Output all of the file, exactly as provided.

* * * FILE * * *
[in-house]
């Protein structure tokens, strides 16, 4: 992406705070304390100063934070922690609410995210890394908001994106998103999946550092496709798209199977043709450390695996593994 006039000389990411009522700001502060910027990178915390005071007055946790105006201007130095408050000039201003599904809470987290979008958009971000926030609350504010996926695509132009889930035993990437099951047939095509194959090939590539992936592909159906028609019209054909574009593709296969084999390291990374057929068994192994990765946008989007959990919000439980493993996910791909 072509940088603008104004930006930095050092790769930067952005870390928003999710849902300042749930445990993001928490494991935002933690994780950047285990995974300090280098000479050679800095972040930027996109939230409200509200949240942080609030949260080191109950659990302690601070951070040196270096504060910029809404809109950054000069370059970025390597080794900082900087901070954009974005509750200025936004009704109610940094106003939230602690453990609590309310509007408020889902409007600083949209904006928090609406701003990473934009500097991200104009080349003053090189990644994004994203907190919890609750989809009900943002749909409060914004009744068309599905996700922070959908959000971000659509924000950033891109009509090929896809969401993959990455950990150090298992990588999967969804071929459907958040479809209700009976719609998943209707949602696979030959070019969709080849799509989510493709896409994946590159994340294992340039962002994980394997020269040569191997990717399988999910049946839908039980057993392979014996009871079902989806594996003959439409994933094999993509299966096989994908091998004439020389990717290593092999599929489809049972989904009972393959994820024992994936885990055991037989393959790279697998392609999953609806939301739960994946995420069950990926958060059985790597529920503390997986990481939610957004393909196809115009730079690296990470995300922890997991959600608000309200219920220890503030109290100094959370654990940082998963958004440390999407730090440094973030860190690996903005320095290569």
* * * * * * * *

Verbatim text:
[in-house]
């Protein structure tokens, strides 16, 4: 992406705070304390100063934070922690609410995210890394908001994106998103999946550092496709798209199977043709450390695996593994 006039000389990411009522700001502060910027990178915390005071007055946790105006201007130095408050000039201003599904809470987290979008958009971000926030609350504010996926695509132009889930035993990437099951047939095509194959090939590539992936592909159906028609019209054909574009593709296969084999390291990374057929068994192994990765946008989007959990919000439980493993996910791909 072509940088603008104004930006930095050092790769930067952005870390928003999710849902300042749930445990993001928490494991935002933690994780950047285990995974300090280098000479050679800095972040930027996109939230409200509200949240942080609030949260080191109950659990302690601070951070040196270096504060910029809404809109950054000069370059970025390597080794900082900087901070954009974005509750200025936004009704109610940094106003939230602690453990609590309310509007408020889902409007600083949209904006928090609406701003990473934009500097991200104009080349003053090189990644994004994203907190919890609750989809009900943002749909409060914004009744068309599905996700922070959908959000971000659509924000950033891109009509090929896809969401993959990455950990150090298992990588999967969804071929459907958040479809209700009976719609998943209707949602696979030959070019969709080849799509989510493709896409994946590159994340294992340039962002994980394997020269040569191997990717399988999910049946839908039980057993392979014996009871079902989806594996003959439409994933094999993509299966096989994908091998004439020389990717290593092999599929489809049972989904009972393959994820024992994936885990055991037989393959790279697998392609999953609806939301739960994946995420069950990926958060059985790597529920503390997986990481939610957004393909196809115009730079690296990470995300922890997991959600608000309200219920220890503030109290100094959370654990940082998963958004440390999407730090440094973030860190690996903005320095290569």